# 10.7 Complementary events

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CHAPTER 10. PROBABILITY
S
B
A
Step 2 : Determine the intersection
From the above figure we notice that there are no elements in common in A and B. Therefore the events are mutually exclusive.
10.7
Complementary events
DEFINITION: Complementary set
The complement of a set, A, is a different set that contains all of the elements that are not in A. We write the complement of A as A0 , or sometimes
as “not (A)”.
For an experiment with sample space S and an event A we can derive some identities
for complementary events. Since every element in A is not in A0 , we know that complementary events are mutually exclusive.
A ∩ A0 = ∅
Since every element in the sample space is either in A or in A0 , the union of complemen-
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CHAPTER 10. PROBABILITY
10.7
tary events covers the sample space.
A ∪ A0 = S
From the previous two identities, we also know that the probabilities of complementary
events sum to 1.
P (A) + P (A0 ) = P (A ∪ A0 ) = P (S) = 1
Video: VMcdl at www.everythingmaths.co.za
Example 8: Reasoning with Venn diagrams
QUESTION
In a survey 70 people were questioned about which product they use: A or B or
both. The report of the survey shows that 25 people use product A, 35 people use
product B and 15 people use neither. Use a Venn diagram to work out how many
people
1. use product A only
2. use product B only
3. use both product A and product B
SOLUTION
Step 1 : Summarise the sizes of the sample space, the event sets, their union
and their intersection
• We are told that 70 people were questioned, so the size of
the sample space is n(S) = 70.
• We are told that 25 people use product A, so n(A) = 25.
• We are told that 35 people use product B, so n(B) = 35.
• We are told that 15 people use neither product. This means
that 70−15 = 55 people use at least one of the two products,
so n(A ∪ B) = 55.
Focus Area: Mathematics
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• We are not told how many people use both products, so we
have to work out the size of the intersection, A∩B, by using
the identity
P (A ∪ B) = P (A) + P (B) − P (A ∩ B)
n(A ∪ B)
n(A) n(B) n(A ∩ B)
=
+
−
n(S)
n(S)
n(S)
n(S)
55
25 35 n(A ∩ B)
=
+
−
70
70 70
70
∴ n(A ∩ B) = 25 + 35 − 55
=5
Step 2 : Determine whether the events are mutually exclusive
Since the intersection of the events, A ∩ B, is not empty, the events
are not mutually exclusive. This means that their circles should overlap in the Venn diagram.
Step 3 : Draw the Venn diagram and fill in the numbers
S
A
B
20
5
30
15
1. 20 people use product A only.
2. 30 people use product B only.
3. 5 people use both products.
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CHAPTER 10. PROBABILITY
10.7
Exercise 10 - 3
1. A box contains coloured blocks. The number of each colour is given in
the following table.
Colour
Number of blocks
Purple
Orange
White
Pink
24
32
41
19
A block is selected randomly. What is the probability that the block will
be:
(a) purple
(b) purple or white
(c) pink and orange
(d) not orange?
2. A small school has a class with children of various ages. The table gives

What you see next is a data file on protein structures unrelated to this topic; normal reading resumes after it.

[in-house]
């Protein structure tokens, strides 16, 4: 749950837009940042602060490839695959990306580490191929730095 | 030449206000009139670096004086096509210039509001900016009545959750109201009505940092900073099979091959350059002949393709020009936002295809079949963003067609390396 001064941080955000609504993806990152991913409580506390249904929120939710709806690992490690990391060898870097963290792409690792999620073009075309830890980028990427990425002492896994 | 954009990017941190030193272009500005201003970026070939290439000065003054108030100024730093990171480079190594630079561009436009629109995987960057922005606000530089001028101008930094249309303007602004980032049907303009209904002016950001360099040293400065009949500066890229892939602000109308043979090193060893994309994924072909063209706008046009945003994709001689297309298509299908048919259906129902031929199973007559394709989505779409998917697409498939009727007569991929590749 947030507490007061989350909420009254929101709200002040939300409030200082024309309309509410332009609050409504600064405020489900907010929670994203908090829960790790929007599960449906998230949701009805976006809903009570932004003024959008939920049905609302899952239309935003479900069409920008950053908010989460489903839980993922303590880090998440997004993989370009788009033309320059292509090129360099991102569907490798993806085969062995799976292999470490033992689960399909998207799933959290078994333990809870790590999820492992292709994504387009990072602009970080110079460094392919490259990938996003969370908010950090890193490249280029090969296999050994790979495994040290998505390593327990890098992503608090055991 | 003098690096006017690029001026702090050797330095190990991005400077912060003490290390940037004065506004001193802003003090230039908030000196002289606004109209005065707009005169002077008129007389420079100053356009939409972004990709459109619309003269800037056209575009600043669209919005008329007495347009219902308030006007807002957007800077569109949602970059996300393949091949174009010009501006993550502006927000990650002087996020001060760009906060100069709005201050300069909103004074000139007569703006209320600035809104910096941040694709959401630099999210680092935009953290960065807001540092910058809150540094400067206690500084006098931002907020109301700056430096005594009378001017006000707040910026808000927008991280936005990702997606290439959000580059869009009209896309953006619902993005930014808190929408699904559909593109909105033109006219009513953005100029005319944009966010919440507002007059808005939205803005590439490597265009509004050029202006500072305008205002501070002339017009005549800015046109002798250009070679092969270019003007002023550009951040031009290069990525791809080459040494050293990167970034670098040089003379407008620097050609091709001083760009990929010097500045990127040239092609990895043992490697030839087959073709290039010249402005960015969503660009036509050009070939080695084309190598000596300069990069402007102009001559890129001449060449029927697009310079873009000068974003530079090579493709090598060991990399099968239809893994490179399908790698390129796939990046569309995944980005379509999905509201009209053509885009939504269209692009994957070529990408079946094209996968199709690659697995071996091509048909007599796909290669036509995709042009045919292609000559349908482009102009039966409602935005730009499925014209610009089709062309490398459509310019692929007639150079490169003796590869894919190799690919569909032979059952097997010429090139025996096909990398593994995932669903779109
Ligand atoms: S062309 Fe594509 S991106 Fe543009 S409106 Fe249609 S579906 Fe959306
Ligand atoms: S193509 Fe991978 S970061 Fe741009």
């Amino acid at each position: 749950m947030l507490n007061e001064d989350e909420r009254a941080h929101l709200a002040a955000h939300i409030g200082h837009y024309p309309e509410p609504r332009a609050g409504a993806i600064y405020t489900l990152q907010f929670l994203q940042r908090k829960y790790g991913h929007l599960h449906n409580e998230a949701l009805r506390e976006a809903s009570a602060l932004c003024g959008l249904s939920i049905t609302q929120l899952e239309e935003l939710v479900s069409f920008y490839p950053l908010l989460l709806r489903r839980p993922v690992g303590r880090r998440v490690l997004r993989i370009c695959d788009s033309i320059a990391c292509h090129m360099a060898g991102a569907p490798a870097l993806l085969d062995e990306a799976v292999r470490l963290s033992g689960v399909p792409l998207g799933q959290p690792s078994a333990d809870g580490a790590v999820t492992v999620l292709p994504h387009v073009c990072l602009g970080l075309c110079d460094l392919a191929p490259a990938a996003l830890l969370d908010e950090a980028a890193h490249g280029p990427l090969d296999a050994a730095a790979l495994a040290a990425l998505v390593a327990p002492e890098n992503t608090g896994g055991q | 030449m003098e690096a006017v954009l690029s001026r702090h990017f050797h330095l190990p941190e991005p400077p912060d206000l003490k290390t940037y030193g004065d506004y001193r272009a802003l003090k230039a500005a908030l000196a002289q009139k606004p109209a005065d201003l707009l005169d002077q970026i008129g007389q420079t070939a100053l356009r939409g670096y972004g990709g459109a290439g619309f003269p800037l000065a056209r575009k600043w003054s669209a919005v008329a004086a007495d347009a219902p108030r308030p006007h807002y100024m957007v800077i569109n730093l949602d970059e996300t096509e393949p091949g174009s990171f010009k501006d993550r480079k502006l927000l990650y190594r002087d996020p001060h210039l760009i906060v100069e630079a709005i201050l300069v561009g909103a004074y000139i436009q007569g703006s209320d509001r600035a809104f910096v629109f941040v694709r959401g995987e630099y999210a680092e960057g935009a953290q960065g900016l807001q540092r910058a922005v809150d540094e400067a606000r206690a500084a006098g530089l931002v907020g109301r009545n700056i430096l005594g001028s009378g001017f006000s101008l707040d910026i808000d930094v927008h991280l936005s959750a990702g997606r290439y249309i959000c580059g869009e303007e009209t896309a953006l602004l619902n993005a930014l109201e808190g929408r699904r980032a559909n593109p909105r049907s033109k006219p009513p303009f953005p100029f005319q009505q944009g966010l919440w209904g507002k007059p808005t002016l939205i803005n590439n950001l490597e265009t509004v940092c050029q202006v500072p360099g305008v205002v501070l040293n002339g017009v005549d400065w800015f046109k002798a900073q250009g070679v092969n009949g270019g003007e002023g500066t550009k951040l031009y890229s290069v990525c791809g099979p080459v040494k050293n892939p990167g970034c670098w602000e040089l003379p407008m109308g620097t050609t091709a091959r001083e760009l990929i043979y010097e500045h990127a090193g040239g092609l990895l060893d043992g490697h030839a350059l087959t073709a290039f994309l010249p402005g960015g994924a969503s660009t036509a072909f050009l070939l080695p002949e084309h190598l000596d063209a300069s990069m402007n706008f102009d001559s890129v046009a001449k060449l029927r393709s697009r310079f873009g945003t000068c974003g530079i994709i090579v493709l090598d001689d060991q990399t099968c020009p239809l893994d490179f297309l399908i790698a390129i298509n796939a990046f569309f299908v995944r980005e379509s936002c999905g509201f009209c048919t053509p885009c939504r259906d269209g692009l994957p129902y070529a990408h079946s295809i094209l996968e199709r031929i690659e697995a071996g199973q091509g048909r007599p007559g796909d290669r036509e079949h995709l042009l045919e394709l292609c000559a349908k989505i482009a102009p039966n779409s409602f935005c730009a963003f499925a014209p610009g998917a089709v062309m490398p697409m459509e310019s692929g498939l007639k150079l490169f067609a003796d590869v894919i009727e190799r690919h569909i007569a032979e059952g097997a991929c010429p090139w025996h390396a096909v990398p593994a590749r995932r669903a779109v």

the number of pupils of each age in the class.
3 years old
4 years old
5 years old
Male
2
7
6
Female
6
5
4
If a pupil is selected at random what is the probability that the pupil will
be:
(a) a female
(b) a 4 year old male
(c) aged 3 or 4
(d) aged 3 and 4
(e) not 5
(f) either 3 or female?
3. Fiona has 85 labelled discs, which are numbered from 1 to 85. If a disc
is selected at random what is the probability that the disc number:
(a) ends with 5
(b) is a multiple of 3
(c) is a multiple of 6
(d) is number 65
(e) is not a multiple of 5
(f) is a multiple of 4 or 3
Focus Area: Mathematics
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CHAPTER 10. PROBABILITY
(g) is a multiple of 2 and 6
(h) is number 1?
More practice
(1.) 00in
(2.) 00ip
video solutions
or help at www.everythingmaths.co.za
(3.) 00iq
Chapter 10 | Summary
Summary presentation: VMdve at www.everythingmaths.co.za
• An experiment refers to an uncertain process.
• An outcome of an experiment is a single result of that experiment.
• The sample space of an experiment is the set of all possible outcomes of that experiment. The sample space is denoted with the symbol S and the size of the sample
space (the total number of possible outcomes) is denoted with n(S).
• An event is a specific set of outcomes of an experiment that you are interested in.
An event is denoted with the letter E and the number of outcomes in the event
with n(E).
• A probability is a real number between 0 and 1 that describes how likely it is that
an event will occur.
&middot; A probability of 0 means that an event will never occur.
&middot; A probability of 1 means that an event will always occur.
&middot; A probability of 0,5 means that an event will occur half the time, or 1 time out
of every 2.
• A probability can also be written as a percentage or as a fraction.
• The relative frequency of an event is defined as the number of times that the event
occurs during experimental trials, divided by the total number of trials conducted.
• The union of two sets is a new set that contains all of the elements that are in at
least one of the two sets. The union is written as A ∪ B.
• The intersection of two sets is a new set that contains all of the elements that are in
both sets. The intersection is written as A ∩ B.
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